Terrorist Organizations, Reputation, and Transnational Affiliation with Al-Qaeda and the Islamic State

Jihadist terror organizations have undergone a profound restructuring in the 21st century. Al- Qaeda (AQ) and the Islamic State (ISIS) have adopted a transnational organizational structure, incorporating terror groups across the globe into their fold. Scholars have theorized that AQ and ISIS do so to burnish their global reputations. Attacks by affiliate groups provide the central organization a veneer of momentum and omnipresence. Limited work has examined how joining a transnational organization affects a terror group’s reputation. I argue that pledging allegiance to a transnational organization gives terror groups a strategic advantage, enhancing both their reputation and their reach. To test this theory, I examine media coverage of six terror groups before and after the group became a transnational affiliate. I find that Western media gives terror groups more exposure and describes the group with more severe language, even when accounting for the number and severity of the group’s terror attacks.

Action or Reaction: Violence Dynamics in the Israeli-Palestinian Conflict (with Karsten Donnay and Ravi Bhavnani)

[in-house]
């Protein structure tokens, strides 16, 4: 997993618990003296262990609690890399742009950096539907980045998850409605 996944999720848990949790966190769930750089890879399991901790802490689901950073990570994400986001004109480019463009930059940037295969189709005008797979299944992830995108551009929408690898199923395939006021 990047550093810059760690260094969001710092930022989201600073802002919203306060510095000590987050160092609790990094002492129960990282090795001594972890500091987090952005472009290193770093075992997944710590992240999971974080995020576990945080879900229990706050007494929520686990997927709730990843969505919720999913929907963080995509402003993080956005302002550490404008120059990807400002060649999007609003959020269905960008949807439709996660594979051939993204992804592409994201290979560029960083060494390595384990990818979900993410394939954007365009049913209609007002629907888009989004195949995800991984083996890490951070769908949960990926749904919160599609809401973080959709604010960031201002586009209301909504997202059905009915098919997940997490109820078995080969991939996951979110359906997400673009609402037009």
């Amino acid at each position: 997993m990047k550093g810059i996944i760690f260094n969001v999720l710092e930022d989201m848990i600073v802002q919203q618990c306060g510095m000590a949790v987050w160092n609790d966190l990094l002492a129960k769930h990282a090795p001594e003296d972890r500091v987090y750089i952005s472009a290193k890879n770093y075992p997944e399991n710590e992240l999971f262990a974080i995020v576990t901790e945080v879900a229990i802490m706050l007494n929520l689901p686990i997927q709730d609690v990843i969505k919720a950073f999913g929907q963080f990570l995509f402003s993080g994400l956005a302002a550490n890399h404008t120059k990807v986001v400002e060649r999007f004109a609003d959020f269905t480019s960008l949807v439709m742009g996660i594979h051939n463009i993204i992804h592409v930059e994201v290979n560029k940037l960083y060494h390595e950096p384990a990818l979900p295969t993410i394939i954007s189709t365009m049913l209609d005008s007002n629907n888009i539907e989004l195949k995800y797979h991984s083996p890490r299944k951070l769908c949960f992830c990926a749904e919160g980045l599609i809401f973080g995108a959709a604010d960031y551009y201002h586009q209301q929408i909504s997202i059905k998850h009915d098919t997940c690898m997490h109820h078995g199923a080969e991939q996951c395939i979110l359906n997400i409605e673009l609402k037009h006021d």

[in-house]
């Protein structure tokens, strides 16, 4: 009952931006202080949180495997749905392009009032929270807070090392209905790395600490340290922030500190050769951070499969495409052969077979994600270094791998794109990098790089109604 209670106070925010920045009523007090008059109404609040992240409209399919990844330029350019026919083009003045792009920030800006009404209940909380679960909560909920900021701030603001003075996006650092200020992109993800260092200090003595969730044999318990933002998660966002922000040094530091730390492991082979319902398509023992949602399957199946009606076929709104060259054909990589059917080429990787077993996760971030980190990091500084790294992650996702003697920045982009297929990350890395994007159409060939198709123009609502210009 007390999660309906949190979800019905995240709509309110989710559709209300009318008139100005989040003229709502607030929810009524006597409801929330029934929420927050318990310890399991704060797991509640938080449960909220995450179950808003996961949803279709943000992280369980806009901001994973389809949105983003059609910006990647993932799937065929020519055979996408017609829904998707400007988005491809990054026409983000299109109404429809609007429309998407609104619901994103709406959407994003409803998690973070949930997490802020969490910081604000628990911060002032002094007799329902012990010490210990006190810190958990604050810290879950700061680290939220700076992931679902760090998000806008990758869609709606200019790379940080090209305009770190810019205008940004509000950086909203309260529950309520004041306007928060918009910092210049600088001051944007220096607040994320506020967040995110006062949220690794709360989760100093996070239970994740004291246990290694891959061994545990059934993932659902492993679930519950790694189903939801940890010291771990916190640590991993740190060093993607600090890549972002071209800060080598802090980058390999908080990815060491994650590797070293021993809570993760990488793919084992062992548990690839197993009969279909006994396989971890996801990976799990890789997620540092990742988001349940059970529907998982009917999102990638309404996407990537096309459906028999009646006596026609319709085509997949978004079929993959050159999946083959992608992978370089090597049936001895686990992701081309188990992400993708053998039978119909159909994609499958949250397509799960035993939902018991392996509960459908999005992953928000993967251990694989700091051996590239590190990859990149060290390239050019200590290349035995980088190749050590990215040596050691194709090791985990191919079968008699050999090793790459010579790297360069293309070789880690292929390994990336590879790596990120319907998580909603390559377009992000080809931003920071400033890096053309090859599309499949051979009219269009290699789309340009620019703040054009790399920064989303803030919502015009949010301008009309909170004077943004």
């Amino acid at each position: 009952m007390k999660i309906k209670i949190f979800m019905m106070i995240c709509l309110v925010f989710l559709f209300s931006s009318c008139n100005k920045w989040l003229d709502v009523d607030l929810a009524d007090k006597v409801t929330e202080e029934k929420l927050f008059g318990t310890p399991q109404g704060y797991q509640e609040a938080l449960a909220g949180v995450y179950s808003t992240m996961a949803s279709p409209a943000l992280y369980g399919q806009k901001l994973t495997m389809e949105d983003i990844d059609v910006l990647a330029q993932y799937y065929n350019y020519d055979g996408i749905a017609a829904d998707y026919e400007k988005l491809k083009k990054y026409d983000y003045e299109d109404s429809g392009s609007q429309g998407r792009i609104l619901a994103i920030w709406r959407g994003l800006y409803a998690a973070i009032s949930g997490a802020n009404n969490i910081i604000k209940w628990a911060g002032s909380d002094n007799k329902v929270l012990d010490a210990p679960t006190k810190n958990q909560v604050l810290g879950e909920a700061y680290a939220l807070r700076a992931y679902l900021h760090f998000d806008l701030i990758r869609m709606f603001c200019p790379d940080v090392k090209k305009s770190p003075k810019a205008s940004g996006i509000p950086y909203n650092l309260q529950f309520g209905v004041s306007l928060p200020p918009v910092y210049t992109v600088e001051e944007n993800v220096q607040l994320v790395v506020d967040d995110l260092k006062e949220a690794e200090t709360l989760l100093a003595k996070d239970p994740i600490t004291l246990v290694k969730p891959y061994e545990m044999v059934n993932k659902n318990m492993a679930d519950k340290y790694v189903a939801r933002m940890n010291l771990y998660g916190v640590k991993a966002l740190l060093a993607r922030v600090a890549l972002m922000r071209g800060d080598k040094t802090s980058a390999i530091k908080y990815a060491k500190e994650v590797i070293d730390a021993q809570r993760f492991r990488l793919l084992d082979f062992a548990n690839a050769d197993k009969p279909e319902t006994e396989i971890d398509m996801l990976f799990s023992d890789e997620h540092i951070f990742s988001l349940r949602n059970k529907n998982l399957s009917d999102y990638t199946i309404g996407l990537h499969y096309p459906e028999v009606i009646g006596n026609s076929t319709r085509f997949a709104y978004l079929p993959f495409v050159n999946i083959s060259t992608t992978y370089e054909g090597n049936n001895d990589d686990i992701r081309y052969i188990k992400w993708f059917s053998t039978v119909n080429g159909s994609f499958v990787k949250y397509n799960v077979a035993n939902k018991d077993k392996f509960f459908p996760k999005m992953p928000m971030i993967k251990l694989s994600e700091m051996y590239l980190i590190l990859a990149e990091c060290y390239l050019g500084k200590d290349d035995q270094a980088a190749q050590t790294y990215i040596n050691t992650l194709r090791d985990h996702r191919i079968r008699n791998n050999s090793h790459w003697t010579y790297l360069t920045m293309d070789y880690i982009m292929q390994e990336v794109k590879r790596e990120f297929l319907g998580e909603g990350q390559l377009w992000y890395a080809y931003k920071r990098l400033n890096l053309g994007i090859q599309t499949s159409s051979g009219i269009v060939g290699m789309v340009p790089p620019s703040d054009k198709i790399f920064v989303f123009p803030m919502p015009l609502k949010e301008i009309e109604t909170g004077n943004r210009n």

Building on studies of reactive or “retaliatory” violence in Gaza/Israel (Jaeger and Paserman 2006, Jaeger and Paserman 2008, Haushofer et al. 2010), as well as research that analyzes the use of selective vs. indiscriminate violence in the Israeli-Palestinian conflict (Bhavnani et al. 2011), we analyze the reactive nature of violence in Israel and the Palestinian Territories in the period from 2000-2014. Our analysis is based on detailed geo-coded event data of deadly violence and Palestinian rocket/mortar launches. Using a novel computational technique for robust causal inference in spatio-temporal event data (Schutte and Donnay 2014), we find that violence perpetrated by a group tends to increase as a result of previous violence targeting the same group. Our preliminary analysis suggests that these effects depend on geographical location: for example, reactive signatures differ if we only consider incidents in the Palestinian territories under incomplete Palestinian control versus the full conflict dynamics in Israel and the occupied territories. The analysis further shows that reactive signatures differ depending on the conflict period, illustrated here for the Al-Aqsa Intifada (2000-2005) as compared to the post-Intifada period (2005-2008).